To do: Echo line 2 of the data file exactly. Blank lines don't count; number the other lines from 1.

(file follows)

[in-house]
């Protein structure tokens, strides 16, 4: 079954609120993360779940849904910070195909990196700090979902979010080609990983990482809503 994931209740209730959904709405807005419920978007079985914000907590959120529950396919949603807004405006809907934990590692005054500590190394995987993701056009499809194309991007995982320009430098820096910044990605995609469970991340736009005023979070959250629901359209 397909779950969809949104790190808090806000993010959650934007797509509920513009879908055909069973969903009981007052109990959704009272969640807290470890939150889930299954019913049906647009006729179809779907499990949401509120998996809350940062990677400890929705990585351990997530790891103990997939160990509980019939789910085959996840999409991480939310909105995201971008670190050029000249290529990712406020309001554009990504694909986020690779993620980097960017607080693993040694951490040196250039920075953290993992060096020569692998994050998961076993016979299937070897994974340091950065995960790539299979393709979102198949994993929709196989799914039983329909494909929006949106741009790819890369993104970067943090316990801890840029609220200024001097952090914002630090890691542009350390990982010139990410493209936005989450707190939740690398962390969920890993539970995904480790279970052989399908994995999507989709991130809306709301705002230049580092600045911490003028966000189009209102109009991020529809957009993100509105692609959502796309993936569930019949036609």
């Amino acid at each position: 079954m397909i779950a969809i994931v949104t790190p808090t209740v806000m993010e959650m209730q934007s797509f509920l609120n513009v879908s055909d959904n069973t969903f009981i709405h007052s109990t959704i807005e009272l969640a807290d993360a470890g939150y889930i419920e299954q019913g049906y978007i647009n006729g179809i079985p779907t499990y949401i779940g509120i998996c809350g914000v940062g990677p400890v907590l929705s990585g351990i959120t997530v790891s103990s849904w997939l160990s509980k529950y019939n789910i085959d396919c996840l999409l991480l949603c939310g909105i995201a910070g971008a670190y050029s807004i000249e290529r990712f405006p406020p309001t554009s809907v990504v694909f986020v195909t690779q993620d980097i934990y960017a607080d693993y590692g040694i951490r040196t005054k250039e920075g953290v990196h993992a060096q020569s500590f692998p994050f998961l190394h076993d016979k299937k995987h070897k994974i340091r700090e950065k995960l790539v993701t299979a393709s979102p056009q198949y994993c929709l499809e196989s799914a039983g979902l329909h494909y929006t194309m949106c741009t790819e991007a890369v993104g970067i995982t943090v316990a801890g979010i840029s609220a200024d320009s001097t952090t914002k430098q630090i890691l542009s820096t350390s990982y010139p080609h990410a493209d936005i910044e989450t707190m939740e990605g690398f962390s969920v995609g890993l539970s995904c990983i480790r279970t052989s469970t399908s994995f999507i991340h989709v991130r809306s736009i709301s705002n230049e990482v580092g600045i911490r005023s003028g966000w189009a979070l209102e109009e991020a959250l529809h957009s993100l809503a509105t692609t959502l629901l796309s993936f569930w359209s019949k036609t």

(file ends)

């Protein structure tokens, strides 16, 4: 079954609120993360779940849904910070195909990196700090979902979010080609990983990482809503 994931209740209730959904709405807005419920978007079985914000907590959120529950396919949603807004405006809907934990590692005054500590190394995987993701056009499809194309991007995982320009430098820096910044990605995609469970991340736009005023979070959250629901359209 397909779950969809949104790190808090806000993010959650934007797509509920513009879908055909069973969903009981007052109990959704009272969640807290470890939150889930299954019913049906647009006729179809779907499990949401509120998996809350940062990677400890929705990585351990997530790891103990997939160990509980019939789910085959996840999409991480939310909105995201971008670190050029000249290529990712406020309001554009990504694909986020690779993620980097960017607080693993040694951490040196250039920075953290993992060096020569692998994050998961076993016979299937070897994974340091950065995960790539299979393709979102198949994993929709196989799914039983329909494909929006949106741009790819890369993104970067943090316990801890840029609220200024001097952090914002630090890691542009350390990982010139990410493209936005989450707190939740690398962390969920890993539970995904480790279970052989399908994995999507989709991130809306709301705002230049580092600045911490003028966000189009209102109009991020529809957009993100509105692609959502796309993936569930019949036609």